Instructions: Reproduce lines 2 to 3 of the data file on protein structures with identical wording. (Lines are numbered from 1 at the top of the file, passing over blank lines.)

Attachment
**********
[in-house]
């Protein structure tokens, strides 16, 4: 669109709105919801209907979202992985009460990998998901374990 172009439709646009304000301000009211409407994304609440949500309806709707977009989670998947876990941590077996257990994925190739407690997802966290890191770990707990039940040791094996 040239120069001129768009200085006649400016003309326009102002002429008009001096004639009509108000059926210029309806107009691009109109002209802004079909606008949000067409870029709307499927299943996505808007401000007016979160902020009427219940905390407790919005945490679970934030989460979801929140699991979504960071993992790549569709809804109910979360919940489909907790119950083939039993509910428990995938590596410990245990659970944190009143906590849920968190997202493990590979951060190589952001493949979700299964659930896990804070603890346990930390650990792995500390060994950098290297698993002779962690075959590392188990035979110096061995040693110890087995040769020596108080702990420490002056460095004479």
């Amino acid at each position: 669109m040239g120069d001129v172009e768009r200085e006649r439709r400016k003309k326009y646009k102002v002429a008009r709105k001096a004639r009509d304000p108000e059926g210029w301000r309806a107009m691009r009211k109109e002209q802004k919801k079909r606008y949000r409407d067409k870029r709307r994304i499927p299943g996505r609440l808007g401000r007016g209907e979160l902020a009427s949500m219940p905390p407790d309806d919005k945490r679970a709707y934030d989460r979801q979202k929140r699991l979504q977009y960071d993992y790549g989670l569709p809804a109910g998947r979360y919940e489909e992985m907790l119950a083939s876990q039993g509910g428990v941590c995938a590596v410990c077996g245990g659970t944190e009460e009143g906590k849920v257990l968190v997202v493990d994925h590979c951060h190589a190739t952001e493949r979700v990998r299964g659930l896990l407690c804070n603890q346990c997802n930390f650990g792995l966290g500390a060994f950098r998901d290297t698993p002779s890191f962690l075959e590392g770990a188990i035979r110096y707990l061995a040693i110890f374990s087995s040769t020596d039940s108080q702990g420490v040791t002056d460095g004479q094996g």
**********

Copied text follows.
């Protein structure tokens, strides 16, 4: 669109709105919801209907979202992985009460990998998901374990 172009439709646009304000301000009211409407994304609440949500309806709707977009989670998947876990941590077996257990994925190739407690997802966290890191770990707990039940040791094996 040239120069001129768009200085006649400016003309326009102002002429008009001096004639009509108000059926210029309806107009691009109109002209802004079909606008949000067409870029709307499927299943996505808007401000007016979160902020009427219940905390407790919005945490679970934030989460979801929140699991979504960071993992790549569709809804109910979360919940489909907790119950083939039993509910428990995938590596410990245990659970944190009143906590849920968190997202493990590979951060190589952001493949979700299964659930896990804070603890346990930390650990792995500390060994950098290297698993002779962690075959590392188990035979110096061995040693110890087995040769020596108080702990420490002056460095004479």
């Amino acid at each position: 669109m040239g120069d001129v172009e768009r200085e006649r439709r400016k003309k326009y646009k102002v002429a008009r709105k001096a004639r009509d304000p108000e059926g210029w301000r309806a107009m691009r009211k109109e002209q802004k919801k079909r606008y949000r409407d067409k870029r709307r994304i499927p299943g996505r609440l808007g401000r007016g209907e979160l902020a009427s949500m219940p905390p407790d309806d919005k945490r679970a709707y934030d989460r979801q979202k929140r699991l979504q977009y960071d993992y790549g989670l569709p809804a109910g998947r979360y919940e489909e992985m907790l119950a083939s876990q039993g509910g428990v941590c995938a590596v410990c077996g245990g659970t944190e009460e009143g906590k849920v257990l968190v997202v493990d994925h590979c951060h190589a190739t952001e493949r979700v990998r299964g659930l896990l407690c804070n603890q346990c997802n930390f650990g792995l966290g500390a060994f950098r998901d290297t698993p002779s890191f962690l075959e590392g770990a188990i035979r110096y707990l061995a040693i110890f374990s087995s040769t020596d039940s108080q702990g420490v040791t002056d460095g004479q094996g």